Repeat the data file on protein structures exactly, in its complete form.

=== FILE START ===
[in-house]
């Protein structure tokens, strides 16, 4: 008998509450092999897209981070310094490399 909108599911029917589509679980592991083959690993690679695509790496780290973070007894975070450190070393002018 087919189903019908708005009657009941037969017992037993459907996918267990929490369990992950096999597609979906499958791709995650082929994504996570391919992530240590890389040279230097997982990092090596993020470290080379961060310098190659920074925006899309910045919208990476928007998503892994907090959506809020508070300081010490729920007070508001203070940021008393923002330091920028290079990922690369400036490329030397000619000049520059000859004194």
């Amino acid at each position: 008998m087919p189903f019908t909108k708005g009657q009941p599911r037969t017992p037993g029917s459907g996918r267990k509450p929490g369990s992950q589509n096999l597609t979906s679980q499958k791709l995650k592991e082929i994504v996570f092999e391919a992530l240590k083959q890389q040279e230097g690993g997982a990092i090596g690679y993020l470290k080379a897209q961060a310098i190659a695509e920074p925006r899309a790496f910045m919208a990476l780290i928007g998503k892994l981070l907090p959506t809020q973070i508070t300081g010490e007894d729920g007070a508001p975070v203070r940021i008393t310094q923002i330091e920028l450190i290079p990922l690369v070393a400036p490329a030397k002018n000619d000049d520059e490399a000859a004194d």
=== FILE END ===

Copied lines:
[in-house]
């Protein structure tokens, strides 16, 4: 008998509450092999897209981070310094490399 909108599911029917589509679980592991083959690993690679695509790496780290973070007894975070450190070393002018 087919189903019908708005009657009941037969017992037993459907996918267990929490369990992950096999597609979906499958791709995650082929994504996570391919992530240590890389040279230097997982990092090596993020470290080379961060310098190659920074925006899309910045919208990476928007998503892994907090959506809020508070300081010490729920007070508001203070940021008393923002330091920028290079990922690369400036490329030397000619000049520059000859004194």
């Amino acid at each position: 008998m087919p189903f019908t909108k708005g009657q009941p599911r037969t017992p037993g029917s459907g996918r267990k509450p929490g369990s992950q589509n096999l597609t979906s679980q499958k791709l995650k592991e082929i994504v996570f092999e391919a992530l240590k083959q890389q040279e230097g690993g997982a990092i090596g690679y993020l470290k080379a897209q961060a310098i190659a695509e920074p925006r899309a790496f910045m919208a990476l780290i928007g998503k892994l981070l907090p959506t809020q973070i508070t300081g010490e007894d729920g007070a508001p975070v203070r940021i008393t310094q923002i330091e920028l450190i290079p990922l690369v070393a400036p490329a030397k002018n000619d000049d520059e490399a000859a004194d």